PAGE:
1949 Oscar sells for $65,725

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James Dean's "Lucky" screen-worn pocket watch from East of Eden made $59,750

One of the last awarded Oscars that can be legally sold generated strong competition among bidders and was purchased for $65,725 in a public auction of music and entertainment memorabilia conducted by Heritage Auction Galleries of Dallas, Texas. The auction realized $1,026,521 for 998 lots offered, although after-auction sales are still ongoing. A final session associated with this auction, held on Monday, April 7 and featuring 152 lots, realized an additional $26,247, for an overall total of $1,052,768.

“The Academy has prohibited winners of these coveted, golden statues awarded since 1950 from selling them in the secondary market, so this award for Best Documentary Short Subject of 1949 was one of the last Oscars that can be sold. There was spirited floor bidding going against the phone bidding for this item, and after the hammer came down, the audience erupted in spontaneous applause. The $65,725 winning bid testifies to the rarity and desirability of these iconic awards,” said Doug Norwine of Heritage.

“Another big winner in this auction was the set of four Beatles’ autographs on a piece of Elvis Presley’s personal stationery from his Bel Aire, Calif., home. It’s a tangible memento of the Aug. 27, 1965, meeting between these rock and roll legends. The autographed stationery sold for $59,750.”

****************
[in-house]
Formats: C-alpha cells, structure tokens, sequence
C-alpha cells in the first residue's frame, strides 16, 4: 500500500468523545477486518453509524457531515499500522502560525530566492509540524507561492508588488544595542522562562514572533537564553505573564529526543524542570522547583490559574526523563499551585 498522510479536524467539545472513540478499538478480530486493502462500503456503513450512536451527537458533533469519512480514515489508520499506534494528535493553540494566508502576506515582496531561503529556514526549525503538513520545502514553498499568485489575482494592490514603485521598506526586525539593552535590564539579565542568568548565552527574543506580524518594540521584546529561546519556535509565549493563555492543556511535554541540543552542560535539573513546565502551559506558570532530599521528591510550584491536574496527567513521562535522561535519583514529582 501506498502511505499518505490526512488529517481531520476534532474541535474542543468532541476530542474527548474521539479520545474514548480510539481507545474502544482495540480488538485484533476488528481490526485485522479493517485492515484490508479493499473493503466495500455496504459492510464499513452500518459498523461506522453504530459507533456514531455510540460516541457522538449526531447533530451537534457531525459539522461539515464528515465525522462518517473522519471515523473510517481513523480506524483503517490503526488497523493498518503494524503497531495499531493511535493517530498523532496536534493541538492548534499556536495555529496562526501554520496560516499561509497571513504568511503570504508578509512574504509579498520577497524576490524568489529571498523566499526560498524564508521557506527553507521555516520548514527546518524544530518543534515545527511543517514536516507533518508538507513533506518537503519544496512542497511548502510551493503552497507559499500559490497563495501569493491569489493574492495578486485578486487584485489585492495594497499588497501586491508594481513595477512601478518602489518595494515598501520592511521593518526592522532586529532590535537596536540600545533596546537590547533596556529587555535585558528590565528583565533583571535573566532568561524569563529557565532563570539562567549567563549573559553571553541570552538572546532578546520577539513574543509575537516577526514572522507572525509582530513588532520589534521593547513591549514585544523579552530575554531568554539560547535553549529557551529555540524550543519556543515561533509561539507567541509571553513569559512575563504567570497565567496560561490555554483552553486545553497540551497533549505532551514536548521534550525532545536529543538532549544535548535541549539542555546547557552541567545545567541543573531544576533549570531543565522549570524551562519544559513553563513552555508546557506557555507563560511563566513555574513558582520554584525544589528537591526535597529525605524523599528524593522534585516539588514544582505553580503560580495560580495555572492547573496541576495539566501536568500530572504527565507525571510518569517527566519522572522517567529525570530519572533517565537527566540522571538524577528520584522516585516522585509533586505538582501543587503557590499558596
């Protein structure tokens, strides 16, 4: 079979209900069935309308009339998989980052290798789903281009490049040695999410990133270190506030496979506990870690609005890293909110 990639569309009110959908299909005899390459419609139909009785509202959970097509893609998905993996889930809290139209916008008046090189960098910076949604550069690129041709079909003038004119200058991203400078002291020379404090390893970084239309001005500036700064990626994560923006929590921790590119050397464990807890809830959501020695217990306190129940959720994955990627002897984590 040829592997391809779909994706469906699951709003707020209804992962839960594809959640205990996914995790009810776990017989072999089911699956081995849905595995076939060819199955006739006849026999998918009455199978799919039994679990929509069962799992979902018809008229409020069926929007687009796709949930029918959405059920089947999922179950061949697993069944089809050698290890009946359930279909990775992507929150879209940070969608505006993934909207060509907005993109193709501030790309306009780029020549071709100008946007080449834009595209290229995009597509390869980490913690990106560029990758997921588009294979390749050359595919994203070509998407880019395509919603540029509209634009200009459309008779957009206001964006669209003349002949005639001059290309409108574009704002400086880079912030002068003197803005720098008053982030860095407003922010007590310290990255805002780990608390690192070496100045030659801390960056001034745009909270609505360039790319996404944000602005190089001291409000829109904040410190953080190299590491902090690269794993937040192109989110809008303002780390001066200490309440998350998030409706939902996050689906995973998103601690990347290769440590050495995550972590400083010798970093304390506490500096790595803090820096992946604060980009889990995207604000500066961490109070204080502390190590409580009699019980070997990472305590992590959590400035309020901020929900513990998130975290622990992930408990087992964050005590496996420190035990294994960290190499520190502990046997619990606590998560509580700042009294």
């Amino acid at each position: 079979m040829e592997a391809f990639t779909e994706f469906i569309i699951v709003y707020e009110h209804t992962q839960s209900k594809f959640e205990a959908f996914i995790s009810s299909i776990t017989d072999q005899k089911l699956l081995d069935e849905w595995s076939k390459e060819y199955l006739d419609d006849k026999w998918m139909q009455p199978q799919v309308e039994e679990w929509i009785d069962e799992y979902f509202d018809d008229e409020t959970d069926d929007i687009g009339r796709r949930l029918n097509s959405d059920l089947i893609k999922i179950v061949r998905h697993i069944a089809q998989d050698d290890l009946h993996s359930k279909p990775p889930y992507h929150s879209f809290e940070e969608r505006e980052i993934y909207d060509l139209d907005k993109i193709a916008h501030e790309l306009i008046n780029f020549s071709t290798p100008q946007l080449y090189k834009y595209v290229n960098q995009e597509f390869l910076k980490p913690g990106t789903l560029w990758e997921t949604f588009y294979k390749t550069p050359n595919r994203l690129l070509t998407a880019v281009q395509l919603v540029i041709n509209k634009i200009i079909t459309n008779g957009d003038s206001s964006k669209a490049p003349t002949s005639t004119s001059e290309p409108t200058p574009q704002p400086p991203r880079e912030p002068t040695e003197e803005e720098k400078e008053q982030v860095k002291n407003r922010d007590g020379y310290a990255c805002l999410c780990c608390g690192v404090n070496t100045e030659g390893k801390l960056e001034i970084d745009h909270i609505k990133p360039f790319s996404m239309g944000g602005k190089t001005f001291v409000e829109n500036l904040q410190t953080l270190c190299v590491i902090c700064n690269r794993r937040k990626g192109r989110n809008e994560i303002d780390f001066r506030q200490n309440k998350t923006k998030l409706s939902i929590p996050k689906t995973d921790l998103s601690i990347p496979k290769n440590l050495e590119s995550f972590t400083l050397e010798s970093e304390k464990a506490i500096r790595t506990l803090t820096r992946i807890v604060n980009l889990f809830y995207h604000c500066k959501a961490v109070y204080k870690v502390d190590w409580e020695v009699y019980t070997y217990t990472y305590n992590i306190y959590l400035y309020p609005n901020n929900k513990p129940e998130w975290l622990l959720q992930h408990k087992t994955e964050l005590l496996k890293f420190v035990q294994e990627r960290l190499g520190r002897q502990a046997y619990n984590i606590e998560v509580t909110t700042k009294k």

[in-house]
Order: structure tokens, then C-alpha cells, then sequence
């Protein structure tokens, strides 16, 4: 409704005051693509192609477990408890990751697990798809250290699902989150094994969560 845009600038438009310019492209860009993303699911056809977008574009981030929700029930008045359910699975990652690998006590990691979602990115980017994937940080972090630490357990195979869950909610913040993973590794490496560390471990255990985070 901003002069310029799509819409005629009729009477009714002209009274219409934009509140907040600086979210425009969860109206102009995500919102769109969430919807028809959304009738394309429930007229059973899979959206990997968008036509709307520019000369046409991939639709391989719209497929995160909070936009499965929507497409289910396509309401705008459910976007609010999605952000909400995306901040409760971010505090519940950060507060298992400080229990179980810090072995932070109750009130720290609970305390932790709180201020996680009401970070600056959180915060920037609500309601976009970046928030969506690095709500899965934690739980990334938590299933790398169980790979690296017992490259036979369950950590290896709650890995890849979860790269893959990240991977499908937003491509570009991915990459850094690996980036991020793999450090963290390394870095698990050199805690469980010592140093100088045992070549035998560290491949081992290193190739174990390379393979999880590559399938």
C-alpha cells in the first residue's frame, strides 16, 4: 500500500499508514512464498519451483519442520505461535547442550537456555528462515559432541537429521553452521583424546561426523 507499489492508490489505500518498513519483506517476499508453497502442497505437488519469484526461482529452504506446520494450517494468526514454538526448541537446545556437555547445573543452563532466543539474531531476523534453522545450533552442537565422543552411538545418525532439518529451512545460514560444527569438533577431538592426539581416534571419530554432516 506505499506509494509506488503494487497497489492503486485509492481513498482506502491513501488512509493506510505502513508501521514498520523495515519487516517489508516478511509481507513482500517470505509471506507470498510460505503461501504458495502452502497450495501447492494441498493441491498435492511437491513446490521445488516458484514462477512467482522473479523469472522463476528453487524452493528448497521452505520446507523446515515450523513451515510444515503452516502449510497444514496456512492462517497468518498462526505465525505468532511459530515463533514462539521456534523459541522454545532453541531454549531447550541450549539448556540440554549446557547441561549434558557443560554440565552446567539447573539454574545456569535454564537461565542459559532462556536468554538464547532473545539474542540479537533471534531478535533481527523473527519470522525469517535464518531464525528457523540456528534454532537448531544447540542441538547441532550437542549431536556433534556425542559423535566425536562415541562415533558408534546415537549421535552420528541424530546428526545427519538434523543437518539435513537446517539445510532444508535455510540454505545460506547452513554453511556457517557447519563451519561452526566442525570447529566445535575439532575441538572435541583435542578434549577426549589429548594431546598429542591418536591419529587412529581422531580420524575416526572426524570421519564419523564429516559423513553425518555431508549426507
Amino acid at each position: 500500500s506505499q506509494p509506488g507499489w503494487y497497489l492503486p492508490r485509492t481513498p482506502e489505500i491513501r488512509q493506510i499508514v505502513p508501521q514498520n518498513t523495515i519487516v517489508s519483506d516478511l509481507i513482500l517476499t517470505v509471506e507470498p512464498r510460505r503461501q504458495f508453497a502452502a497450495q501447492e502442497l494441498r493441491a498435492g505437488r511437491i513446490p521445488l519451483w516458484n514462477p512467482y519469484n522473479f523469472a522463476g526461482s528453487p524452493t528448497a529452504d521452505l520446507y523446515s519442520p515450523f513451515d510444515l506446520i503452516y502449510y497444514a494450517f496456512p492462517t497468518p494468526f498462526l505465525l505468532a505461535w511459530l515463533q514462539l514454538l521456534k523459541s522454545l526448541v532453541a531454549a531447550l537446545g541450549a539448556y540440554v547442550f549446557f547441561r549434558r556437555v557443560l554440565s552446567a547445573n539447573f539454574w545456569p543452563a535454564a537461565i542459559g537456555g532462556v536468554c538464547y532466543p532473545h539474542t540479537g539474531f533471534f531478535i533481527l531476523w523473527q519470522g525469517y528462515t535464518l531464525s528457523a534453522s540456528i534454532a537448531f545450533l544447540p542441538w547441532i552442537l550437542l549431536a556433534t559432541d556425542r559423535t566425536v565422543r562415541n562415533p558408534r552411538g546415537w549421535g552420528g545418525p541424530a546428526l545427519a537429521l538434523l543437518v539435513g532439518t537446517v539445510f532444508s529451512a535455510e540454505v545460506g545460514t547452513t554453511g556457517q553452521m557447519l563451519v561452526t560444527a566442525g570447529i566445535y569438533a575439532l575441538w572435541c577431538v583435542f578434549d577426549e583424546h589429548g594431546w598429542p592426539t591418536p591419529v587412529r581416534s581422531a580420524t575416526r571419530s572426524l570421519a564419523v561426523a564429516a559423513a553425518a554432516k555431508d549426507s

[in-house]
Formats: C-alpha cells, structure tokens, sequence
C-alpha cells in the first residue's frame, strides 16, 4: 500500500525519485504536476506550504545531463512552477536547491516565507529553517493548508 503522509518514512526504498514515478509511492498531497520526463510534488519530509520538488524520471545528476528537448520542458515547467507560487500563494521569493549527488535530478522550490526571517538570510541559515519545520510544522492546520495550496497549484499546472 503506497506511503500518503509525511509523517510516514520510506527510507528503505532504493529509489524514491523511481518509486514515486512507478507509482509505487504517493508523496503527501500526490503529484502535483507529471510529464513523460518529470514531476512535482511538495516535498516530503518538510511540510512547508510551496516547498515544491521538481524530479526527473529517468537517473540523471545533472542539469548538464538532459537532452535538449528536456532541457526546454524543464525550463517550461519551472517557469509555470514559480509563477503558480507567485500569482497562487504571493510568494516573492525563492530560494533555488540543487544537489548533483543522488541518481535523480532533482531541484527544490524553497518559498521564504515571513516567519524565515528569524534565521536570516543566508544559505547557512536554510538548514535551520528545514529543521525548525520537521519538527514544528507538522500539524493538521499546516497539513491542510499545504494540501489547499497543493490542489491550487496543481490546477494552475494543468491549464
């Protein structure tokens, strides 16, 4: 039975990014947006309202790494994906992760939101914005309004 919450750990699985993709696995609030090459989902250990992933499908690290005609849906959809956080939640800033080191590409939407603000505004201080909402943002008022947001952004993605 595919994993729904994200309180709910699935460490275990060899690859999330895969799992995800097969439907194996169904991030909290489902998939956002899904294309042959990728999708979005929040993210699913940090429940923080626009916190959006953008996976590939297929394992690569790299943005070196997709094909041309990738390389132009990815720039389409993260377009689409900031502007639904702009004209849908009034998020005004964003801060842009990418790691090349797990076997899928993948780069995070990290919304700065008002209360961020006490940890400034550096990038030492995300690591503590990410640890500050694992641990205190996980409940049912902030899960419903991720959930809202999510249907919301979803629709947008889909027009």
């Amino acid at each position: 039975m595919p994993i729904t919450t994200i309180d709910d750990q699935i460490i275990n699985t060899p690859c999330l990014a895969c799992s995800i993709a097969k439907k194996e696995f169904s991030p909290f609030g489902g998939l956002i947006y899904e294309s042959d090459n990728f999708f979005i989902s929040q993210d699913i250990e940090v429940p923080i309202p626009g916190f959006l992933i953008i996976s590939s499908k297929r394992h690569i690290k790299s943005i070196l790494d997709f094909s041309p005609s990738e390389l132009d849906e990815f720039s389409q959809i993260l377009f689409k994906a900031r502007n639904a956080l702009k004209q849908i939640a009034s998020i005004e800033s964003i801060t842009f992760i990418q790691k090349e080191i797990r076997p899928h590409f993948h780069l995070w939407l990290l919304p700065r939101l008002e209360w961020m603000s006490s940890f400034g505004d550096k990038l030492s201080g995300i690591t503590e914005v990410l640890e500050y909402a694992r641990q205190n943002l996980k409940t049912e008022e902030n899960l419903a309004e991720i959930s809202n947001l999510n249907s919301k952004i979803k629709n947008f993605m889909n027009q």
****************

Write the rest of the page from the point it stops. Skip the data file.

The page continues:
James Dean’s signed registration form for the race the young actor was heading toward when he lost his life in a September 1955 car crash was purchased for $23,900. On the music side, a pair of brown suede fringed boots worn by Jimi Hendrix realized $21,510, while a black wool jacket owned and worn by the influential guitarist sold for $17,925.

The Jed Clampett character “Sunday best” costume worn by Beverly Hillbillies television series star, Buddy Ebsen, sold for $7,170; his battered Uncle Jed hat brought $2,629; and an assortment of three of his prop mustaches went for $2,031.

“This was a very strong auction,” said Norwine, “with bidders competing fiercely for these historic and one-of-a-kind items. From screen-used props to prestigious awards to celebrity personal items, every category was marked by strong interest and aggressive bidding.

Other highlights: A Meet the Beatles moving head window display (Capitol, 1964) garnered $15,535.

Lenny Bruce documents and recordings archive realized  $11,950; a group of Elvis Presley Sun 45 records also made $11,950.

The Midnighters’ 10-inch LP of their greatest hits (Federal 295-90, 1954) was won for $9,560

Heritage’s next Music, Hollywood, and Celebrity Memorabilia auction will be held in Dallas and online on Oct. 4-5, 2008.

For more information on this or other Heritage auctions, or to reserve your copy of any Heritage auction catalog, contact Client Services at 800-872-6467, extension 1150, or visit www.HA.com.

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Gone With the Wind screen-used armchair realized $23,900
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Gone With the Wind screen-used armchair.

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